50 years ago today, China entered the space club

First published in The Sydney Morning Herald on November 30, 1967
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‘s first satellite, launched in swirling red dust at Woomera rocket range yesterday, was in its seventh orbit at 1 a.m. today. The 160lb satellite, lifted aloft by a U.S. Redstone rocket, was circling the earth each 100 minutes at five miles a second as it returned scientific data to world tracking stations.

is now the fourth nation to have it’s own satellite put into orbit from its own territory. The others are the United States, Russia and France. It was 97 degrees in the shade and 115 degrees in the sun as about 200 visitors, scientists and technicians watched the launching from 24 miles away. The 71ft white rocket shivered in a heat haze and was surrounded by willy-willys which flung the red dust upwards. It lifted off slowly at 2.18 p.m.

It took n scientists and engineers at the Weapons Research Establishment and Adelaide University 12 months to design and build the 5ft high black cone-shaped satellite and n and U.S. rocket experts only 5 minutes 30 seconds to get it into orbit.

The satellite went into orbit at a higher velocity than planned and will range between 100 and 700 miles up.

The Minister for Supply, Senator N.H.D. Henty, followed the launching at the National Aeronautics and Space Administration communications centre at Deakin. A.C.T. He heard the countdown, the firing, then voices coming in from tracking stations around the world as the n satellite came into each area.

The first report came from Guam, about 20 minutes after lift-off. This was followed by reports from Alaska, Newfoundland, Carolina, and stations down the west coast of South America. Supply Department officials said tonight that although on some orbits the satellite would pass near Sydney it would not be visible. This was because it was painted black and would not reflect light at the great height at which it travelled.

The satellite will report on the effects of the upper atmosphere on weather, particularly solar physical phenomena, including x-ray and ultra-violet radiations, which have a long term effect on climate.

First published in The Sydney Morning Herald on November 30, 1967

First published in The Sydney Morning Herald on November 30, 1967
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‘s first satellite, launched in swirling red dust at Woomera rocket range yesterday, was in its seventh orbit at 1 a.m. today. The 160lb satellite, lifted aloft by a U.S. Redstone rocket, was circling the earth each 100 minutes at five miles a second as it returned scientific data to world tracking stations.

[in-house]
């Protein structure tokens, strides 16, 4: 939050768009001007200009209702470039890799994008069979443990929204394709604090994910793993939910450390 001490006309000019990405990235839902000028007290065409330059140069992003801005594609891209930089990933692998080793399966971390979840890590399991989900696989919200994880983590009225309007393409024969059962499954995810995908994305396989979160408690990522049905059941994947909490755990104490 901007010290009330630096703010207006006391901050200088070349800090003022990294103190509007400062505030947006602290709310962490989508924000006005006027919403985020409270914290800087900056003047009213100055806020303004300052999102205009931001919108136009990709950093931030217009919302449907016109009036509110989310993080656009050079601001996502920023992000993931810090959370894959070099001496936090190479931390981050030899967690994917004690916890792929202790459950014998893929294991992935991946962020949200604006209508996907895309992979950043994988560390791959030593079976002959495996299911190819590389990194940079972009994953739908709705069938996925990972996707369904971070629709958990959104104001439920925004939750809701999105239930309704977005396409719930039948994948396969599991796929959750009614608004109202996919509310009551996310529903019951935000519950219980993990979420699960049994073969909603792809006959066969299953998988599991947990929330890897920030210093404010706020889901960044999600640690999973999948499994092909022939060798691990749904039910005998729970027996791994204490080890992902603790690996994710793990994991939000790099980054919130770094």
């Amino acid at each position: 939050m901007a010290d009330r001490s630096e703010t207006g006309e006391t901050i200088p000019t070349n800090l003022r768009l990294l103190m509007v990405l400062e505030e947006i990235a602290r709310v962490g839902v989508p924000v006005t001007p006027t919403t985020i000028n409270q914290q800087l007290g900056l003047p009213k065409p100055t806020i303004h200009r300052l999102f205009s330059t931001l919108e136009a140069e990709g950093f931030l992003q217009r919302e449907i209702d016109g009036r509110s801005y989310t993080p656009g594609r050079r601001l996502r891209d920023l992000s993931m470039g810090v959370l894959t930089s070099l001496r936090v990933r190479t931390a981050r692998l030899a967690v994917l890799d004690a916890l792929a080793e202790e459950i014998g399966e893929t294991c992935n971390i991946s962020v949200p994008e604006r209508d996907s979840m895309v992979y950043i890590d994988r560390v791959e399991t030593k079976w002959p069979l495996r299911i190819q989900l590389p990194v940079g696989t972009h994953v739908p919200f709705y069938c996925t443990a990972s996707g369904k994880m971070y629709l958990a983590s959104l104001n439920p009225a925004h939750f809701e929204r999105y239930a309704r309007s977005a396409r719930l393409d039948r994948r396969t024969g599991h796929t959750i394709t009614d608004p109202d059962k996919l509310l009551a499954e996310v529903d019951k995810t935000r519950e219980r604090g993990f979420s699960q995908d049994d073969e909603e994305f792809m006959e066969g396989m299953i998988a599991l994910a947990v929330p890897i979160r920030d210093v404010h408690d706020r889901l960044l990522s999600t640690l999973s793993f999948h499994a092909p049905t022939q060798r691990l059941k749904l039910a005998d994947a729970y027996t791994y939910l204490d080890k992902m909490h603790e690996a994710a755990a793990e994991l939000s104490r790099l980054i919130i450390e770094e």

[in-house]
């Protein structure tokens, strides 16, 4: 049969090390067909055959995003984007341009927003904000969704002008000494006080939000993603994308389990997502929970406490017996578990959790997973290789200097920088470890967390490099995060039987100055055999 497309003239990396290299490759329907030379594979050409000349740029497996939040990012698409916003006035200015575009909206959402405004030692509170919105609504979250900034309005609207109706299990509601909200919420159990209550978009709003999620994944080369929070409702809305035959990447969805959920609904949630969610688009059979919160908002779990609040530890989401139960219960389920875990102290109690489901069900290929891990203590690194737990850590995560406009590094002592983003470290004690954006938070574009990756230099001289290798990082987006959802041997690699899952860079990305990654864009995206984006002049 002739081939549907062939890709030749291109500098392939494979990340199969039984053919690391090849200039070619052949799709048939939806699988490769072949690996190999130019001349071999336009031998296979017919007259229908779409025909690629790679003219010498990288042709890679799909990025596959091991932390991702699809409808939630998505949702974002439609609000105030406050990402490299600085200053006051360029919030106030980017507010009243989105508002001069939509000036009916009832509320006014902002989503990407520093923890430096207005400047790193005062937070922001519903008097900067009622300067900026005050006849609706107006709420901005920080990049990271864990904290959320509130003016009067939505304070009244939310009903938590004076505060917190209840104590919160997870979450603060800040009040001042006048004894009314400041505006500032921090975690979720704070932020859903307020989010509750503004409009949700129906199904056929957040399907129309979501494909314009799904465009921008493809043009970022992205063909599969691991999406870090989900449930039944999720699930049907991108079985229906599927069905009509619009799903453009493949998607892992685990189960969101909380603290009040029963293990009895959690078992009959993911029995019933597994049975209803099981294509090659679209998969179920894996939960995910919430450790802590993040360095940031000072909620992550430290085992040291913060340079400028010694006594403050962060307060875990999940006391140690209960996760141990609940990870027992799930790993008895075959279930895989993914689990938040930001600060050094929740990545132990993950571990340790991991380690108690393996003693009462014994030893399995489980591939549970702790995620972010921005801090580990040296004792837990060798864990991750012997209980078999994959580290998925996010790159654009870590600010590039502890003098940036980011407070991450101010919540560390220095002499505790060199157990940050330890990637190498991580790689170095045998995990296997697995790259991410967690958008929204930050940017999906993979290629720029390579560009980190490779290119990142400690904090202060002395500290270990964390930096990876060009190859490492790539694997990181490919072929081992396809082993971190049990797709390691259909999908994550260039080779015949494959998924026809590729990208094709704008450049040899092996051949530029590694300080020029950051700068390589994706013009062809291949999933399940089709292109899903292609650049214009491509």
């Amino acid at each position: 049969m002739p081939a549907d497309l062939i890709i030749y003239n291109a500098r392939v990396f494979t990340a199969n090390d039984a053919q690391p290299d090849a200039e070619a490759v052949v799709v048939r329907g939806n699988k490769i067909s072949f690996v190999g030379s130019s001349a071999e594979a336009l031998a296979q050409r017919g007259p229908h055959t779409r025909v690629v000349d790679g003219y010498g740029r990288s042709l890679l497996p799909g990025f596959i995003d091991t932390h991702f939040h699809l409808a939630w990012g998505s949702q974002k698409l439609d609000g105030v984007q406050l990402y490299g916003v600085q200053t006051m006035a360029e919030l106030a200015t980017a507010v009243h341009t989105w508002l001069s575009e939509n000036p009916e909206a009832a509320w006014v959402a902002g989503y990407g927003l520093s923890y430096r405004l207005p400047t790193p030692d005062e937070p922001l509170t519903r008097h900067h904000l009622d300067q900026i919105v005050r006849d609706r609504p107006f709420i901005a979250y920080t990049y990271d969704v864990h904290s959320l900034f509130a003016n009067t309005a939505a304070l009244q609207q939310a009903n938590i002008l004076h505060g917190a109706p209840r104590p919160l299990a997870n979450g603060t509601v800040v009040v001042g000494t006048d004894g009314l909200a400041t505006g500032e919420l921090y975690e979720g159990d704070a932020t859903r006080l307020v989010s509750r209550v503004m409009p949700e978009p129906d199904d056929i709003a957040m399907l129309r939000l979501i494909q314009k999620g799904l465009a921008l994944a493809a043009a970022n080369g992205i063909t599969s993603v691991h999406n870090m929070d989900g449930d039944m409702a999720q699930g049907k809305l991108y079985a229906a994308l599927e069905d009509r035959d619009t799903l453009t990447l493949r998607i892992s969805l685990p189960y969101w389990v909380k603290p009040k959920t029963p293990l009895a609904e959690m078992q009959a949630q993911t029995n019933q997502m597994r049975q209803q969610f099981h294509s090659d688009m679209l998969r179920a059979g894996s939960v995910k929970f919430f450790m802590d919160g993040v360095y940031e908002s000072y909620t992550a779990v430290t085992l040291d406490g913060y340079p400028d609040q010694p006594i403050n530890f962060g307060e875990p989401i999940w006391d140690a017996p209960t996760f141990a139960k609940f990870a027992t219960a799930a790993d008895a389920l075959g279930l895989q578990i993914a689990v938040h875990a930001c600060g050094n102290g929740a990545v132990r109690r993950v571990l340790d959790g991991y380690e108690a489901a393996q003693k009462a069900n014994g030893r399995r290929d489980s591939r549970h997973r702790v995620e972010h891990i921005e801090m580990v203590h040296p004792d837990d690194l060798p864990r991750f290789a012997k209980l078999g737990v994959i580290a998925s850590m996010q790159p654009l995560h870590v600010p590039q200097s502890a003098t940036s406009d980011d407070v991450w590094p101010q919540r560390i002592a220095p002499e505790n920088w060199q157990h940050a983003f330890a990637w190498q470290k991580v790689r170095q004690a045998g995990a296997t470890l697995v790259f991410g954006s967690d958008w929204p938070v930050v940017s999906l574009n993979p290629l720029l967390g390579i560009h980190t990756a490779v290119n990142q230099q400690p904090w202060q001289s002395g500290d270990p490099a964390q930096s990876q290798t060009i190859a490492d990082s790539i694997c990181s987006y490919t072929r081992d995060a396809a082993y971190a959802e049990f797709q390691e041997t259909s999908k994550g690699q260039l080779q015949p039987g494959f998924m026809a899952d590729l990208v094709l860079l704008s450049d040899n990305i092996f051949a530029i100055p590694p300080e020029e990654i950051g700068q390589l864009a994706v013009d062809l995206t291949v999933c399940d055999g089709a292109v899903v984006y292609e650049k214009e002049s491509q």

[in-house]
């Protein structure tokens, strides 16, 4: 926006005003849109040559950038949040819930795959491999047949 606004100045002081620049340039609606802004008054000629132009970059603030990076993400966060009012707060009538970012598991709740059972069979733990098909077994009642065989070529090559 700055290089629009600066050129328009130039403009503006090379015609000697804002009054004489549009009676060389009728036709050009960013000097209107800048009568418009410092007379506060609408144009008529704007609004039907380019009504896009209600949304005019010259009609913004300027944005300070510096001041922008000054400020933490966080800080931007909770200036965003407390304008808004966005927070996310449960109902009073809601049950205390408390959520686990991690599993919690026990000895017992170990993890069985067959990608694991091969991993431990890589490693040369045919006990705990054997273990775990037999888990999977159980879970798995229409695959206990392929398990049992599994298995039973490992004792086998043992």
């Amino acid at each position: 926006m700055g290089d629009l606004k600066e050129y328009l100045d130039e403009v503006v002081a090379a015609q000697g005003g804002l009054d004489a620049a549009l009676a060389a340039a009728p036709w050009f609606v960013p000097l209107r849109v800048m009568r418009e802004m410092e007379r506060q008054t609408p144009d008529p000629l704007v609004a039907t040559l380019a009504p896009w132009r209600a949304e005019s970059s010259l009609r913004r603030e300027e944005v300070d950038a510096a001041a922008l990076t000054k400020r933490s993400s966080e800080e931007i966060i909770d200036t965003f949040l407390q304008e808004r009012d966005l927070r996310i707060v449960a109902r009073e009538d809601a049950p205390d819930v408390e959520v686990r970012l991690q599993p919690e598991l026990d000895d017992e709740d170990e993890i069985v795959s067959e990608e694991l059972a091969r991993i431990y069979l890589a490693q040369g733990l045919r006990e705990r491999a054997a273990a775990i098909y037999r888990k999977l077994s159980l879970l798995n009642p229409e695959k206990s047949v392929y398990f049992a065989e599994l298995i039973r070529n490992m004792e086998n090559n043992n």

is now the fourth nation to have it’s own satellite put into orbit from its own territory. The others are the United States, Russia and France. It was 97 degrees in the shade and 115 degrees in the sun as about 200 visitors, scientists and technicians watched the launching from 24 miles away. The 71ft white rocket shivered in a heat haze and was surrounded by willy-willys which flung the red dust upwards. It lifted off slowly at 2.18 p.m.

It took n scientists and engineers at the Weapons Research Establishment and Adelaide University 12 months to design and build the 5ft high black cone-shaped satellite and n and U.S. rocket experts only 5 minutes 30 seconds to get it into orbit.

The satellite went into orbit at a higher velocity than planned and will range between 100 and 700 miles up.

The Minister for Supply, Senator N.H.D. Henty, followed the launching at the National Aeronautics and Space Administration communications centre at Deakin. A.C.T. He heard the countdown, the firing, then voices coming in from tracking stations around the world as the n satellite came into each area.

The first report came from Guam, about 20 minutes after lift-off. This was followed by reports from Alaska, Newfoundland, Carolina, and stations down the west coast of South America. Supply Department officials said tonight that although on some orbits the satellite would pass near Sydney it would not be visible. This was because it was painted black and would not reflect light at the great height at which it travelled.

The satellite will report on the effects of the upper atmosphere on weather, particularly solar physical phenomena, including x-ray and ultra-violet radiations, which have a long term effect on climate.

First published in The Sydney Morning Herald on November 30, 1967